But there's also a generational change that has made the baby boomers more mobile than their parents and the children of the baby boomers unsettled by the fact that their parents never seem to settle down anywhere.
When I think about my vast extended family of aunts and uncles, only the odd rogue actually moved away from our town. They were duly ostracized from the family and last reported unshaven and sailing a boat around the Mediterranean. The rest of the rellies may not be a shining example of rural contentment, but at least they look settled.
Moving away from the suffocation of your home town is no bad thing. People who migrate in search of a better life tend to be dynamic and enterprising. This country is full of them.
But there's a fine line between being aspirational on the one hand and being unsettled and discontented on the other. I have met people who constantly waver from one side of that line to the other. One minute they have to get out of town, the next they're staying put. This week they're off to Adelaide, next week it's postponed for a year. They can't stand the climate a moment longer, then they love it.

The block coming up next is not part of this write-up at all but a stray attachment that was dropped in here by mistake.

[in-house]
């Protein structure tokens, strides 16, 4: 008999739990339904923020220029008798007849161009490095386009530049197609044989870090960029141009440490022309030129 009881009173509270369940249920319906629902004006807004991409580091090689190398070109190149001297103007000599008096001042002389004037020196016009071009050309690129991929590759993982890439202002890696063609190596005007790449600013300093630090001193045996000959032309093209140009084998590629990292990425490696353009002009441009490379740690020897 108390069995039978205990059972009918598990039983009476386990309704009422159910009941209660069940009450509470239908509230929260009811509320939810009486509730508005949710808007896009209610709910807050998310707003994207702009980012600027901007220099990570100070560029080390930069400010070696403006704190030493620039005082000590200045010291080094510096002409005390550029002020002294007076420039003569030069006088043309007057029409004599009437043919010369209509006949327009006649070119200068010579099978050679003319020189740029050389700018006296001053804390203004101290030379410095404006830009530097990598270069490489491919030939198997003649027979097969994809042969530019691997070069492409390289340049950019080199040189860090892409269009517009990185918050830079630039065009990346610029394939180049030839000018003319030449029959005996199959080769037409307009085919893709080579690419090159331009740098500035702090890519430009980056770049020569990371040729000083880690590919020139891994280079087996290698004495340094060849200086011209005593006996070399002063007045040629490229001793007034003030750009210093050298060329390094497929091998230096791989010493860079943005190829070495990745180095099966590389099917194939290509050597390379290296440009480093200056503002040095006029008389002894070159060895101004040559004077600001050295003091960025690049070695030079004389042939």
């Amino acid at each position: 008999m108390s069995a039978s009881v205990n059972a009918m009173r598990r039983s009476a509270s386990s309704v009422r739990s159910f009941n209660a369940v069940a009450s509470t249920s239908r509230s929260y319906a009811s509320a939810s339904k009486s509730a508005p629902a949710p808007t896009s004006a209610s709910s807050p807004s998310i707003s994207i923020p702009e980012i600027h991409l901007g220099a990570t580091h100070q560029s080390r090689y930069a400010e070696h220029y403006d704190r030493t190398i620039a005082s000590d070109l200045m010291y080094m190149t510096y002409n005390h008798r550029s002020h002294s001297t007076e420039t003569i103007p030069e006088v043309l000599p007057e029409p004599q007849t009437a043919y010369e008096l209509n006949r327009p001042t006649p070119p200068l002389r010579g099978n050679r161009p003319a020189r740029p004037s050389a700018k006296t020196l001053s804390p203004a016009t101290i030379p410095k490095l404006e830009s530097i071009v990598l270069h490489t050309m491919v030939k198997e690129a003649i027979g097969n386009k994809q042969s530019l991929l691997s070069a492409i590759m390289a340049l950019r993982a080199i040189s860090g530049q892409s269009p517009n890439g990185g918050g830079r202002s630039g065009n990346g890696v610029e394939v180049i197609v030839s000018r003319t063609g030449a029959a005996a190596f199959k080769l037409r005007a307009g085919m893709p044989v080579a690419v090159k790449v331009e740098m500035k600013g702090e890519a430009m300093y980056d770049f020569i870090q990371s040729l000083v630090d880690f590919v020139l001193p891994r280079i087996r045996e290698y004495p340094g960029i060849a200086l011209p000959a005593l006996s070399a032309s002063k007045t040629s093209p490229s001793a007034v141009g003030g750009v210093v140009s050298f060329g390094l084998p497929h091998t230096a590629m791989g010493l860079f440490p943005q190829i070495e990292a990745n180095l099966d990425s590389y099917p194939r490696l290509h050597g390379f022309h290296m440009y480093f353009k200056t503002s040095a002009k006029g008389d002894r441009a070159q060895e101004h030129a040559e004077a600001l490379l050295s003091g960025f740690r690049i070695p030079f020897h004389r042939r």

If I had a dollar for every person who talks this way, I'd be able to relocate to Maroochydore and buy a house overlooking another house in front of a houseboat on an artificial canal.
For this reason it was refreshing to meet a man the other day who had moved to a remote town in the Kimberley 35 years ago and had decided to stay. His chosen home is a place so far off the end of the remoteness scale that it makes Alice Springs look like downtown Tokyo.
Talking with him about the pros and cons of regional Australia reminded me of the simple pleasures of family and community that are harder to find in the two hundred kilometre city' that stretches either side of Brisbane, the nameless sprawl of urban ring development or the gentrified parts of the southern states.